Magic: A Terrifying Love Story


Abracadabra, I sit on his knee.                                                                                                                                                                          Presto, change-o, and now he’s me!                                                                                                                                                                       Hocus Pocus, we take her to bed.                                                                                                                                                                        Magic is fun…we’re dead.

So said the malevolent ventriloquist dummy Fats in the now infamous TV spot that scared children across America and was eventually moved to primetime televison. Magic is a film about an up and coming performer, ventriloquist Corky Withers, (Anthony Hopkins) who runs away from fame in order to hide the fact that he has multiple personality disorder, and escapes to the Catskill Mts. and reunites with his high school sweetheart, ( the lovely Ann Margret as Peggy Ann Snow) but is destroyed by the wrath of his wicked, foul-mouthed dummy, that is “talking” to him. Director Richard Attenborough used the film to finance production on his acclaimed magnum-opus Gandhi (1982).

Just in time for the holiday season I’ve chosen a film that I believe is generally underappreciated, though adored by fans and regularly shown on AMC. It is also genuinely frightening, there is more than one scene where you aren’t quite sure what you’re seeing, the dummy talk, or Corky losing his mind. It is very interesting to sample the work of the great Anthony Hopkins, who does a great job, before his most famous role as Hannibal Lecter in The Silence of the Lambs. But please, make that not the sole reason as to see this movie. At 107 minutes in length, its quite surprising to note the film feels very fast-paced, and for a good quarter of the film, its central actions occur at the lodging on Lake Melody. Fats is a fascinatingly funny dummy with a big mouth who quickly becomes very scary, and it is not often obvious to the viewer what is scarier, Fats the Dummy or Corky the unstable madman.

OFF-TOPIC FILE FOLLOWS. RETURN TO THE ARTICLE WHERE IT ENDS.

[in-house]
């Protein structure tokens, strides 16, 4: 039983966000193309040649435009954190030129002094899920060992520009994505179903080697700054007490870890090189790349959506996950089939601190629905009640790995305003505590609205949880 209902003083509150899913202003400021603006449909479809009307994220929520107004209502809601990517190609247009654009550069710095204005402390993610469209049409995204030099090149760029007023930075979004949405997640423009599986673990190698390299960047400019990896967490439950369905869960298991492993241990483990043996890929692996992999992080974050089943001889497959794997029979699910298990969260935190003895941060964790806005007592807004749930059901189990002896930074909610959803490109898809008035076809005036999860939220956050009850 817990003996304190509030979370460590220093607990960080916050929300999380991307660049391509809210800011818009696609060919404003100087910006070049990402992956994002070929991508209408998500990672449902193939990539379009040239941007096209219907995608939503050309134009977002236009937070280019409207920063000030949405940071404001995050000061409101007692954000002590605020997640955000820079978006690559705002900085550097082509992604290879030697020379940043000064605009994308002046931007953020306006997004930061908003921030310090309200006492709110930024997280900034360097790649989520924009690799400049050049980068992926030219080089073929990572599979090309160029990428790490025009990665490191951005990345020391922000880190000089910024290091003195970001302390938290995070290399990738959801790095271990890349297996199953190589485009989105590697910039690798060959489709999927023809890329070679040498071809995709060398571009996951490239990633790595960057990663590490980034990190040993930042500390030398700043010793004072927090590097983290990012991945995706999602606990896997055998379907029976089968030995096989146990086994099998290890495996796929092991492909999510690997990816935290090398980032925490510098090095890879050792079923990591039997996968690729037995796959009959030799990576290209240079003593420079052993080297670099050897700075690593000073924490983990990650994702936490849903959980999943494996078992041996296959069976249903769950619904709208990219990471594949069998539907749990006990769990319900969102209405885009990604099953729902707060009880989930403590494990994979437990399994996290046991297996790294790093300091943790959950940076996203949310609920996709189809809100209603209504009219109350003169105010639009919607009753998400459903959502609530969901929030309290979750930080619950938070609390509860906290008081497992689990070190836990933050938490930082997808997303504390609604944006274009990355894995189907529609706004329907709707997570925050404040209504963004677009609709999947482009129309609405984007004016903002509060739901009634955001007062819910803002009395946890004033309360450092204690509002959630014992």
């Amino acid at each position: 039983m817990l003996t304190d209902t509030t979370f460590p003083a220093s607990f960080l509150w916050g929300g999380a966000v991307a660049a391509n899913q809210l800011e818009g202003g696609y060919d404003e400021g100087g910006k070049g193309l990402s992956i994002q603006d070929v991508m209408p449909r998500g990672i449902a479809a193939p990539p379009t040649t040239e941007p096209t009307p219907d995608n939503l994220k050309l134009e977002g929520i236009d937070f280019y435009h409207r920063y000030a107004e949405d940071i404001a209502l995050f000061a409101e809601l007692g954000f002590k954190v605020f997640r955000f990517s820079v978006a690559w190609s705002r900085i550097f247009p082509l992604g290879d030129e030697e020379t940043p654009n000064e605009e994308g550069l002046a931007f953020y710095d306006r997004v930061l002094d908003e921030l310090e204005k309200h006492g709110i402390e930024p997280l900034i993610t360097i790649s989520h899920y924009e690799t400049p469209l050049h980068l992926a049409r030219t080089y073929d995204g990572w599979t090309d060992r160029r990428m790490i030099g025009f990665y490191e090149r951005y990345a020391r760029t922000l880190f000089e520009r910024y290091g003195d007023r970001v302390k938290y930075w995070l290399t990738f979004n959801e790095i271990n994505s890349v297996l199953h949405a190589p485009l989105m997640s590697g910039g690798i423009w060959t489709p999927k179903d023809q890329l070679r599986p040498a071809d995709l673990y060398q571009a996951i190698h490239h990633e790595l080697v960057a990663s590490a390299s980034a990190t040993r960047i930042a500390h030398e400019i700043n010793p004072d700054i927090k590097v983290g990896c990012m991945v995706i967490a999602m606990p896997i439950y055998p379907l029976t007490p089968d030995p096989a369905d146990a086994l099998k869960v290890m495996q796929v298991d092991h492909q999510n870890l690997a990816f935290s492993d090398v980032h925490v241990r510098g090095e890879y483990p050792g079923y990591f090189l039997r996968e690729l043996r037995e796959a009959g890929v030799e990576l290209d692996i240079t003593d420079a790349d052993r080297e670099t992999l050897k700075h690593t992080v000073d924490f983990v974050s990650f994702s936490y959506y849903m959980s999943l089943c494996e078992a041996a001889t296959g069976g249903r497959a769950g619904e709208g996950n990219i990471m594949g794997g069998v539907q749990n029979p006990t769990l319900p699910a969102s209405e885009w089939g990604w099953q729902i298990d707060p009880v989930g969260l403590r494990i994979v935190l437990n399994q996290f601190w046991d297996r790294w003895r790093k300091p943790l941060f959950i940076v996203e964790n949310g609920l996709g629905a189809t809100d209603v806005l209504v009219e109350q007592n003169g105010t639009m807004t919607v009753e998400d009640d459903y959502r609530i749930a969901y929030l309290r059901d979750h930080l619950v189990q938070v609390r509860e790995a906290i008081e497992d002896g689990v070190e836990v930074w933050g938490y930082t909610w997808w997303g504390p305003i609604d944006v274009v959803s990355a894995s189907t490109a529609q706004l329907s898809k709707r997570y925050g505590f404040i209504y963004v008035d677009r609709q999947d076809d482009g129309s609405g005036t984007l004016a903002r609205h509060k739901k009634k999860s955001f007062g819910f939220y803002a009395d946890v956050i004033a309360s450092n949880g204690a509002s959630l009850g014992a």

Peggy Ann Snow                                                                                                                                                                                                         Peggy Ann Snow,                                                                                                                                                                                                  please let me follow                                                                                                                                                                                                                         wherever you go…

Ann Margret and Burgess Meredith co-star with the same amount of intense realism, and involvement in what is going on. The last 10 minutes, especially the ending are very memorable and leave you thinking if not disturbed. Great performances, a great underrated picture in my opinion, I end this brief review on a note– watch it. After all…

“You’re not gonna get this opper-fuckin’-tunity tomorrow!”


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